If wholeness is both our birthright and destiny, then such a ‘culture of encounter’ is simply enlightened self-interest.  If you and I are really one, then it only makes sense for me to be concerned for you.  Even if I hate everything you stand for.  Even if you are cruel and selfish and have hurt me deeply.  Even if you are my enemy.  Paradoxically, it’s in caring for you that I take care of myself.

He Grasped Her Hand

But as hard as it is to feel for those who seem completely “other,” it’s far more challenging to take actually do something.  It’s one thing to see the filthy person by the side of the road holding the cardboard sign that reads, “Homeless and Broke.”  It’s quite another to stop and ask him how he is, especially if his own poor choices landed him there.  It’s quite another still to offer him a blanket or a sandwich, especially when he makes it clear he’d prefer cash.

But this “grasping of the hand,” this skin-on-skin contact with others, seems pretty non-negotiable for Jesus.  Is it merely coincidence that that the physical acts of “grasping” another in kindness – a shared smile, a warm handshake, a big bear hug – all feel so good?  I don’t think so.  They feel so good because they get us back to who we really are.  It can’t be any accident that sex, the most intense form of physical union, gives us so much pleasure.  We are not meant to be separate.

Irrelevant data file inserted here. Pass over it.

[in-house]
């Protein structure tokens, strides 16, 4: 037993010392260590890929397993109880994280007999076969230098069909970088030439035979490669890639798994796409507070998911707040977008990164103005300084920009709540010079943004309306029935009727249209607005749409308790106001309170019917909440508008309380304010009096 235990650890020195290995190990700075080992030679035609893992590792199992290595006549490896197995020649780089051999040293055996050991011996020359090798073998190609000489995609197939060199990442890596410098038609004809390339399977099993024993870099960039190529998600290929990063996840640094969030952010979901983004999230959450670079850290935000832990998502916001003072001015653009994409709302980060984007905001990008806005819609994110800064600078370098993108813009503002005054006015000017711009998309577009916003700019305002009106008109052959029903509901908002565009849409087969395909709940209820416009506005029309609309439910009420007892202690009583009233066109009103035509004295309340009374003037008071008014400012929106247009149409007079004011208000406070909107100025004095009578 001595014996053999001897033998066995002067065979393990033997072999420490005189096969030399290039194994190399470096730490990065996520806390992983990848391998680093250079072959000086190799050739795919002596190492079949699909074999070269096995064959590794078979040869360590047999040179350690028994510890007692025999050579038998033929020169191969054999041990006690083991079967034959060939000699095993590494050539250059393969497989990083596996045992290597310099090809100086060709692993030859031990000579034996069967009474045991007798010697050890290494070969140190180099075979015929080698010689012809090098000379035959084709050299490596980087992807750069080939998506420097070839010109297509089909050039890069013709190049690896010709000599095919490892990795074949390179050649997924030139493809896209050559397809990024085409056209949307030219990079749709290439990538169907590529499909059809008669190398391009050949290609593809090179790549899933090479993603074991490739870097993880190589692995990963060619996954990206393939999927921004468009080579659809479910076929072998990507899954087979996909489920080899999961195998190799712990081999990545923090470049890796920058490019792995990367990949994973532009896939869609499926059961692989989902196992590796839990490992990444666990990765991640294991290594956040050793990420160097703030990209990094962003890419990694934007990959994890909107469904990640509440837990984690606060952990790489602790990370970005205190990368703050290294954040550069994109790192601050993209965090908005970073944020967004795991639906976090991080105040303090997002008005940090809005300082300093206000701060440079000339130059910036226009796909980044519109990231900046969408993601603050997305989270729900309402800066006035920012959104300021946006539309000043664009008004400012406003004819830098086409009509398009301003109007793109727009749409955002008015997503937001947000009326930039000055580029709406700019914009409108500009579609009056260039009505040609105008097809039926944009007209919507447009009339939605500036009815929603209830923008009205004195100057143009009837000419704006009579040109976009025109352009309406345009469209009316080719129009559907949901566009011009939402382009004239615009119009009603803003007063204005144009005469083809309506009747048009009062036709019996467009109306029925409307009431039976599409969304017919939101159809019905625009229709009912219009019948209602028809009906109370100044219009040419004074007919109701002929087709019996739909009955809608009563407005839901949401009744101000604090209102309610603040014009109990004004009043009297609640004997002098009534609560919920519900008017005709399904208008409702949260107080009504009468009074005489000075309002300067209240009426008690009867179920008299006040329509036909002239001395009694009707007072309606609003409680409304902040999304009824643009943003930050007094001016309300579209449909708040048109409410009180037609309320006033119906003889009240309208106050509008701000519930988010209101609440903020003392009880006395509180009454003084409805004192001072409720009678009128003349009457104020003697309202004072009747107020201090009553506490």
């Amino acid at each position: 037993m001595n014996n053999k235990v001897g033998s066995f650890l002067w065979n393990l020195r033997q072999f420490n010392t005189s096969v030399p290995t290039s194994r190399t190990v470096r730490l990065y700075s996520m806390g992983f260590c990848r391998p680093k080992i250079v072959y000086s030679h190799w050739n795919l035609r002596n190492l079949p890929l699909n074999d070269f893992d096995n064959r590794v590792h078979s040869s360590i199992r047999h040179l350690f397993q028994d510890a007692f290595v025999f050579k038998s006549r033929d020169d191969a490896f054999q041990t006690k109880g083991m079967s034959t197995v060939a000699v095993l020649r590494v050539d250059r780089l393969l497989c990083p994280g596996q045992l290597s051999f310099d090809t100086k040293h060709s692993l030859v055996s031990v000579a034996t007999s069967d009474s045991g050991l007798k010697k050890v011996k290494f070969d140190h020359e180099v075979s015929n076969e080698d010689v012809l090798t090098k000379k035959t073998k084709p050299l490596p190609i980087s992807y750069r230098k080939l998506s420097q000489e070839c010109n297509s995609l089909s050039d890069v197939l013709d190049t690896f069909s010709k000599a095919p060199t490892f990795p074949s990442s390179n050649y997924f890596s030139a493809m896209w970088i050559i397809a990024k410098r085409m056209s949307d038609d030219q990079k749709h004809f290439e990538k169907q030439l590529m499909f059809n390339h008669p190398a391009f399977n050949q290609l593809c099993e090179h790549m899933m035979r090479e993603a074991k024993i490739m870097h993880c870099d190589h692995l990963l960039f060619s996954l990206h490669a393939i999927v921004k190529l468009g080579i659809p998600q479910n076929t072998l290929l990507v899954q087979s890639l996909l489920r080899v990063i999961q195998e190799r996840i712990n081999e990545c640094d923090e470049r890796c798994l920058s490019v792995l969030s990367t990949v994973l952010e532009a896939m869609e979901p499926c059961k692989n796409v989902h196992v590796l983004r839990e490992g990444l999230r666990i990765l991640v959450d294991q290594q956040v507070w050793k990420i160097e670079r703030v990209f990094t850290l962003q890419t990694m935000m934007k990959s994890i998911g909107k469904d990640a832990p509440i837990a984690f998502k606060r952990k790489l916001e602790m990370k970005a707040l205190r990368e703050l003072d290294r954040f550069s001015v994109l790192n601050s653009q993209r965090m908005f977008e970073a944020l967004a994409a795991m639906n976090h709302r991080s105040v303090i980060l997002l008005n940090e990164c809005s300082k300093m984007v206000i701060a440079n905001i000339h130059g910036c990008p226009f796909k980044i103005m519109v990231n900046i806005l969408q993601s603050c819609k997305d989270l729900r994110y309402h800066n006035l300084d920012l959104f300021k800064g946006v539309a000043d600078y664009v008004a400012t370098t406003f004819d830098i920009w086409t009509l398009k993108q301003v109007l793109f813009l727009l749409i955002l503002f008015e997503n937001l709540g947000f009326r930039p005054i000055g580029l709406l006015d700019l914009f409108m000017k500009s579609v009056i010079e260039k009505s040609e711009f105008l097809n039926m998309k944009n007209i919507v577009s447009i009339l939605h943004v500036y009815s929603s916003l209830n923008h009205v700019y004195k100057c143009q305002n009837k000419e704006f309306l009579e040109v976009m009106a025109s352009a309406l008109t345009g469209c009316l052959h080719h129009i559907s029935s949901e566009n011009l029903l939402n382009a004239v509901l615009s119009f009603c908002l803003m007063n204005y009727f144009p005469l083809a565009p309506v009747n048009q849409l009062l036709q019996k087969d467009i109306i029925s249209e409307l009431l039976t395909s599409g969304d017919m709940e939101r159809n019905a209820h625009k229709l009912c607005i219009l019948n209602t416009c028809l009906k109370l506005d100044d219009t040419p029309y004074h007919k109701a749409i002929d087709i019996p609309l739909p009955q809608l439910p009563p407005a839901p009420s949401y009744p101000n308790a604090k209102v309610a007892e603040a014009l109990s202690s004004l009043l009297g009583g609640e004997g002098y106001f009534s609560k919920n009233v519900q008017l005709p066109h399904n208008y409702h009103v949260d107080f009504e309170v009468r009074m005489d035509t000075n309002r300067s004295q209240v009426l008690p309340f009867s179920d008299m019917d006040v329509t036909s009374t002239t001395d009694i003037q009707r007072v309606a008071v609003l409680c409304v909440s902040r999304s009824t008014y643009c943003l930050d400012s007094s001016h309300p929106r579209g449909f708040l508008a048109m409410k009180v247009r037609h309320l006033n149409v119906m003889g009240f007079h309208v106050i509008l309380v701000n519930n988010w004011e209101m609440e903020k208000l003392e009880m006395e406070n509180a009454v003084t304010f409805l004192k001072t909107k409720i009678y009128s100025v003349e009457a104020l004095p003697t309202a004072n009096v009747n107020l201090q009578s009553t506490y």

He Helped Her Up

The thing I love about the way Jesus heals Simon’s mother-in-law is the complete lack of special effects.  There’s no booming James Earl Jones voice proclaiming victory over death.  There are no fireworks set to music, no neon signs, no rabbits in hats, no burning bushes.  The miracle happens when Jesus simply “helped her up.”

To me, the message is clear – do something that’s not nothing.  I’m not going to cure cancer or eliminate food insecurity.  But I can sit with someone during chemo and donate to a food bank.  As Saint Theresa of Calcutta famously said, “Not all of us can do great things.  But we can do small things with great love.”  Those “small things” are the real miracle because they take us one step closer to the richness of our true selves.

A Simple Formula

The formula for remembering who we are and where we came from is clean and simple in this week’s Gospel reading.  But as anyone who’s lived on earth more than a couple minutes knows, clean doesn’t mean uncomplicated, and simple doesn’t mean easy.  Sometimes it’s crazy-hard to approach, grasp her hand, and help her up.  It requires a commitment to doing small things with great love that makes us into the salt of the earth and the light of the world that Matthew describes in Cycle A.  It takes the deep waters of a “culture of encounter” to be able to reel in the big fish like Luke describes in Cycle C.   But you end up with tea and cookies.